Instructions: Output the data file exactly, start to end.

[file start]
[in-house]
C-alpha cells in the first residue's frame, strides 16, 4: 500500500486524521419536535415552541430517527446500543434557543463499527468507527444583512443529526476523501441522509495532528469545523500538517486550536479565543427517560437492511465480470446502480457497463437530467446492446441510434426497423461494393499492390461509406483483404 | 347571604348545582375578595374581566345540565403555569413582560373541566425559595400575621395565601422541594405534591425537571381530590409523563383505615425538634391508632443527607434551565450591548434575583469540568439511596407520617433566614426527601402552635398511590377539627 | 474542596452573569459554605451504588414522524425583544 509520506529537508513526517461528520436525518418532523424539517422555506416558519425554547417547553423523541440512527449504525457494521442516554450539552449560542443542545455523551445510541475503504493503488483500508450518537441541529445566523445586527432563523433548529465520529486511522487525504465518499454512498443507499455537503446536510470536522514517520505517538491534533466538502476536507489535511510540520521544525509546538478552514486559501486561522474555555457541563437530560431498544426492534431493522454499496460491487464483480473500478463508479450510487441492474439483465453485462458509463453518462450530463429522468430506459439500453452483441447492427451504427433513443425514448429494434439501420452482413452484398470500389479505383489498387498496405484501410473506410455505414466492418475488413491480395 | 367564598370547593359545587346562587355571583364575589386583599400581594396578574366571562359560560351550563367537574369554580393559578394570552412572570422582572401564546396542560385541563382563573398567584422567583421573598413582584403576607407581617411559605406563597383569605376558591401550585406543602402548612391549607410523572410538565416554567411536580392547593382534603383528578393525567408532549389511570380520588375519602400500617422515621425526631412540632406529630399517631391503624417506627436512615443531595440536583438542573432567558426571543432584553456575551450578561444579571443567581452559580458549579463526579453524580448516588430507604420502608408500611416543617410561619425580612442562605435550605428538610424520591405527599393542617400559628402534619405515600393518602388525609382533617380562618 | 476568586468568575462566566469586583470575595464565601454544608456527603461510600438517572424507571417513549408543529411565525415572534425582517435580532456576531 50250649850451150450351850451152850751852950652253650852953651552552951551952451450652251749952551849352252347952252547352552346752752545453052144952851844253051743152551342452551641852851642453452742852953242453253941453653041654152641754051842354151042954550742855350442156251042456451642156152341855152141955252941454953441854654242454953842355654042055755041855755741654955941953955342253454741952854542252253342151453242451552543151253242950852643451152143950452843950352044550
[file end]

[in-house]
C-alpha cells in the first residue's frame, strides 16, 4: 500500500486524521419536535415552541430517527446500543434557543463499527468507527444583512443529526476523501441522509495532528469545523500538517486550536479565543427517560437492511465480470446502480457497463437530467446492446441510434426497423461494393499492390461509406483483404 | 347571604348545582375578595374581566345540565403555569413582560373541566425559595400575621395565601422541594405534591425537571381530590409523563383505615425538634391508632443527607434551565450591548434575583469540568439511596407520617433566614426527601402552635398511590377539627 | 474542596452573569459554605451504588414522524425583544 509520506529537508513526517461528520436525518418532523424539517422555506416558519425554547417547553423523541440512527449504525457494521442516554450539552449560542443542545455523551445510541475503504493503488483500508450518537441541529445566523445586527432563523433548529465520529486511522487525504465518499454512498443507499455537503446536510470536522514517520505517538491534533466538502476536507489535511510540520521544525509546538478552514486559501486561522474555555457541563437530560431498544426492534431493522454499496460491487464483480473500478463508479450510487441492474439483465453485462458509463453518462450530463429522468430506459439500453452483441447492427451504427433513443425514448429494434439501420452482413452484398470500389479505383489498387498496405484501410473506410455505414466492418475488413491480395 | 367564598370547593359545587346562587355571583364575589386583599400581594396578574366571562359560560351550563367537574369554580393559578394570552412572570422582572401564546396542560385541563382563573398567584422567583421573598413582584403576607407581617411559605406563597383569605376558591401550585406543602402548612391549607410523572410538565416554567411536580392547593382534603383528578393525567408532549389511570380520588375519602400500617422515621425526631412540632406529630399517631391503624417506627436512615443531595440536583438542573432567558426571543432584553456575551450578561444579571443567581452559580458549579463526579453524580448516588430507604420502608408500611416543617410561619425580612442562605435550605428538610424520591405527599393542617400559628402534619405515600393518602388525609382533617380562618 | 476568586468568575462566566469586583470575595464565601454544608456527603461510600438517572424507571417513549408543529411565525415572534425582517435580532456576531 50250649850451150450351850451152850751852950652253650852953651552552951551952451450652251749952551849352252347952252547352552346752752545453052144952851844253051743152551342452551641852851642453452742852953242453253941453653041654152641754051842354151042954550742855350442156251042456451642156152341855152141955252941454953441854654242454953842355654042055755041855755741654955941953955342253454741952854542252253342151453242451552543151253242950852643451152143950452843950352044550